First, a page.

'My advice, however, is, that you attempt, from time to time, an original sermon; and in the labour of composition, do not burthen your mind with too much at once; do not exact from yourself at one effort of excogitation, propriety of thought and elegance of expression. Invent first, and then embellish.


The production of something, where nothing was before, is an act of greater energy than the expansion or decoration of the thing produced. Set down diligently your thoughts as they rise, in the first words that occur; and, when you have matter, you will easily give it form: nor, perhaps, will this method be always necessary; for by habit, your thoughts and diction will flow together.

'The composition of sermons is not very difficult: the divisions not only help the memory of the hearer, but direct the judgement of the writer; they supply sources of invention, and keep every part in its proper place.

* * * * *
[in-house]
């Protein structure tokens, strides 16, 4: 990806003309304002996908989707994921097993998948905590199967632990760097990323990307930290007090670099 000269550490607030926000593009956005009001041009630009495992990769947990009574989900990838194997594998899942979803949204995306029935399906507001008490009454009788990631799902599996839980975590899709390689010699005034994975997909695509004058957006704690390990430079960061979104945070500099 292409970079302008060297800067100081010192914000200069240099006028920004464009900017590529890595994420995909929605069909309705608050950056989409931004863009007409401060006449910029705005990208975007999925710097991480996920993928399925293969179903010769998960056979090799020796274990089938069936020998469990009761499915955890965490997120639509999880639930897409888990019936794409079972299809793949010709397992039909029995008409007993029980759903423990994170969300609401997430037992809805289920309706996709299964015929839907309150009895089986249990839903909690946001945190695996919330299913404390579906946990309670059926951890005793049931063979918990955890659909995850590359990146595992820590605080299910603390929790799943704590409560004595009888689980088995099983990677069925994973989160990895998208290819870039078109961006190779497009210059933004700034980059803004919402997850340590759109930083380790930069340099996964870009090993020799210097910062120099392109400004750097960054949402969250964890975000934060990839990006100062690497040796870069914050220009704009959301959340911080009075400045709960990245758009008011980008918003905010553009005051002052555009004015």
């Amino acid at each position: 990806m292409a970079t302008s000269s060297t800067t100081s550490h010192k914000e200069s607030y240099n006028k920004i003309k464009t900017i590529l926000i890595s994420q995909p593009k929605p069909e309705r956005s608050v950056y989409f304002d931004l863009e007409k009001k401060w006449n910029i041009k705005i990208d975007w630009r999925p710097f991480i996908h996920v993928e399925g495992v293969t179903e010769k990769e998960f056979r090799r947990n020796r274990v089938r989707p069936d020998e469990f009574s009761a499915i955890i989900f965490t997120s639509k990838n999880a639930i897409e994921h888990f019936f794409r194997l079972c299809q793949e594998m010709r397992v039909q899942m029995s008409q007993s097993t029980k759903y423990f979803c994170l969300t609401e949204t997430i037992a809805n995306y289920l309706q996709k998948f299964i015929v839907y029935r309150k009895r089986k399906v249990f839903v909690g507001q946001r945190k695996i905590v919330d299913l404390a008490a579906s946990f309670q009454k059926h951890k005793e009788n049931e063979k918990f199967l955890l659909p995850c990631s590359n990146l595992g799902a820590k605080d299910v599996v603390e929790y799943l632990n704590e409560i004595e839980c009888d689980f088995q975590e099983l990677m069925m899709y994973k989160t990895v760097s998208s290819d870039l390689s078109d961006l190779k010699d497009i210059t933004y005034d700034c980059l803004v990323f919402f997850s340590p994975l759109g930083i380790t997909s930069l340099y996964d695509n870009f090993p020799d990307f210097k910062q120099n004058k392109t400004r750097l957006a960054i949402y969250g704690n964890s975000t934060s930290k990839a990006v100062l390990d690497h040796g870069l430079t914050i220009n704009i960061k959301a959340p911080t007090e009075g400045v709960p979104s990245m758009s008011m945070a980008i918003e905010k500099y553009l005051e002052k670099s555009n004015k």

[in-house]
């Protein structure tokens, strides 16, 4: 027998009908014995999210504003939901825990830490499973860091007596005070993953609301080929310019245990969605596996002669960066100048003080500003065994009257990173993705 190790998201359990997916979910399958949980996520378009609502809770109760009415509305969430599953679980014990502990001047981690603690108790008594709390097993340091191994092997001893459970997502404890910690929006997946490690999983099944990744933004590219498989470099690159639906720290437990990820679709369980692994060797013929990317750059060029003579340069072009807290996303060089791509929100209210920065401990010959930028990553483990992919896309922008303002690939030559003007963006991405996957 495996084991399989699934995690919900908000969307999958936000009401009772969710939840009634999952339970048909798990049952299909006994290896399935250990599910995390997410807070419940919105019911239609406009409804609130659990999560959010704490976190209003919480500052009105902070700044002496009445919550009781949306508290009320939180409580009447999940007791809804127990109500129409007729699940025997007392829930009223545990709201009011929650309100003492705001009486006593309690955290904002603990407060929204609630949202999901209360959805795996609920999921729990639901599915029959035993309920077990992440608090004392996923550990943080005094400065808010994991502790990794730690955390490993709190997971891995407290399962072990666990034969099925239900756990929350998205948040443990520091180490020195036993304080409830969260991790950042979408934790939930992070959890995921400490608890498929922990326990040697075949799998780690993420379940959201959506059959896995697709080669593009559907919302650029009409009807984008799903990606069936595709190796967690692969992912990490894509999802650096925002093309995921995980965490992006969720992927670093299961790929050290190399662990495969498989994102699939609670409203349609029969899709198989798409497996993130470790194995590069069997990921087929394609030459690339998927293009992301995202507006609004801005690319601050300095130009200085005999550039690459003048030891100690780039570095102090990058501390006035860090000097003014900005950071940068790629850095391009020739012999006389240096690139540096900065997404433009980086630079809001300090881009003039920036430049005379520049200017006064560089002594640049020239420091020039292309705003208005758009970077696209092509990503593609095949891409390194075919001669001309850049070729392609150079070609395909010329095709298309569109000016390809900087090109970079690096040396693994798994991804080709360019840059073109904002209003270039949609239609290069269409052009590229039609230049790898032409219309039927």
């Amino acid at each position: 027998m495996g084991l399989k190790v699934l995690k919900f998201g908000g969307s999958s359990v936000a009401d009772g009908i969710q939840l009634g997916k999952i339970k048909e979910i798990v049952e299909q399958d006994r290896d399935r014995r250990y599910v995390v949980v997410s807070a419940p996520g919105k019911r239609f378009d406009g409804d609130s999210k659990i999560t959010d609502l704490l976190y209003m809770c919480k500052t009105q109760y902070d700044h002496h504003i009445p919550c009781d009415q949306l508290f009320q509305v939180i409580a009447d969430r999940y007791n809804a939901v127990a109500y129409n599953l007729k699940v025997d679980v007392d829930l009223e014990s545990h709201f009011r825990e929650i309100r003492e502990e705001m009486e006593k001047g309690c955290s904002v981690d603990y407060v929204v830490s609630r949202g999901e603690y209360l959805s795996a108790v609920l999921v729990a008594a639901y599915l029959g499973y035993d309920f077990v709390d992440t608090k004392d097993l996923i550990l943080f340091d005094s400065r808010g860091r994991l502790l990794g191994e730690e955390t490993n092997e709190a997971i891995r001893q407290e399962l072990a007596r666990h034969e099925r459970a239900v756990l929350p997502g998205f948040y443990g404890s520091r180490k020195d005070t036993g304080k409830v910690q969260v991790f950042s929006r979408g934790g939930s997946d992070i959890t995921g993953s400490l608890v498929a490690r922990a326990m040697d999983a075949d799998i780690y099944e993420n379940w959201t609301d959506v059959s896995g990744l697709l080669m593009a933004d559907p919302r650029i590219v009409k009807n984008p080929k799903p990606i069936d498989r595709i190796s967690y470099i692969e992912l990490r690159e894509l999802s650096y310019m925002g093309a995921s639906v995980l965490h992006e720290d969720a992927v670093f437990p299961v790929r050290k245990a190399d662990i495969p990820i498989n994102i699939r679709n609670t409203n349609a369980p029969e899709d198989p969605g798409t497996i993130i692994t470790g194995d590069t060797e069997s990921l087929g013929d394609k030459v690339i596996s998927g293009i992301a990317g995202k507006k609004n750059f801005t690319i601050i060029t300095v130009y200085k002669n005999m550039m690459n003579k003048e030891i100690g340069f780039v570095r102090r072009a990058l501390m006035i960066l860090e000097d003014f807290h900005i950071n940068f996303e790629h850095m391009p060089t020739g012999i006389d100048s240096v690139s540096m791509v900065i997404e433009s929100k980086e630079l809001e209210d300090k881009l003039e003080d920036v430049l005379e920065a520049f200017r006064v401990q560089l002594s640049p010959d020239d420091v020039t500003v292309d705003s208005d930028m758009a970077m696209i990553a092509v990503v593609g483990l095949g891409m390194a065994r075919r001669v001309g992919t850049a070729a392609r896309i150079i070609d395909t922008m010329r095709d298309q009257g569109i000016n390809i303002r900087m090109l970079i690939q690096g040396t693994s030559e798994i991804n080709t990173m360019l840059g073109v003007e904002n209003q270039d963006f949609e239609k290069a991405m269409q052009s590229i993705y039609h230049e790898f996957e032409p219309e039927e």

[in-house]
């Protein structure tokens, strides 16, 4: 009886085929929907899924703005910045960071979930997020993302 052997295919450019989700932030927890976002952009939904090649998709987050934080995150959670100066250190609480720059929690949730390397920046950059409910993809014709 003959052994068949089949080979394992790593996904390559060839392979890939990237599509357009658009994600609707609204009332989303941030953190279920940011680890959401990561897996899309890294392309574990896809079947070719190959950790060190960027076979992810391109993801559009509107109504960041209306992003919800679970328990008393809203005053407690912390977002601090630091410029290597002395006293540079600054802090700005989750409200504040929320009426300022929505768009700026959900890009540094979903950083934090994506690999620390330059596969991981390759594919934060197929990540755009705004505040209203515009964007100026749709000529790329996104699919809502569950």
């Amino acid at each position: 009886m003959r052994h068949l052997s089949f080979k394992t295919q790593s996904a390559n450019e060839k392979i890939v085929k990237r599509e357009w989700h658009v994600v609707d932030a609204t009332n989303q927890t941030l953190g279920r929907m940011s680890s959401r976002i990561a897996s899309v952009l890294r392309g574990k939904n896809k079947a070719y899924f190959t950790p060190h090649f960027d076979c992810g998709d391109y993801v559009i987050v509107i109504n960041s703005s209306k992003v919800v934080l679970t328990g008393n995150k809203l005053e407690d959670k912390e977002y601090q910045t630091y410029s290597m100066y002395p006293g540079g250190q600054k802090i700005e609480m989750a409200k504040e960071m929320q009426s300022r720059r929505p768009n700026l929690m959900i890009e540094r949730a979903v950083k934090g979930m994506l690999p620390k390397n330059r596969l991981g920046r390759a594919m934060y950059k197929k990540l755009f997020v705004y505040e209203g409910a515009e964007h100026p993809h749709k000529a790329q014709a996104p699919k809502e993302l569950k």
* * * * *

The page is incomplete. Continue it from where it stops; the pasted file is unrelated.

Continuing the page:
'What I like least in your letter is your account of the manners of your parish; from which I gather, that it has been long neglected by the parson. The Dean of Carlisle, who was then a little rector in Northamptonshire, told me, that it might be discerned whether or no there was a clergyman resident in a parish by the civil or savage manner of the people. Such a congregation as yours stands in need of much reformation; and I would not have you think it impossible to reform them. A very savage parish was civilised by a decayed gentlewoman, who came among them to teach a petty school. My learned friend Dr. Wheeler of Oxford, when he was a young man, had the care of a neighbouring parish for fifteen pounds a year, which he was never paid; but he counted it a convenience that it compelled him to make a sermon weekly.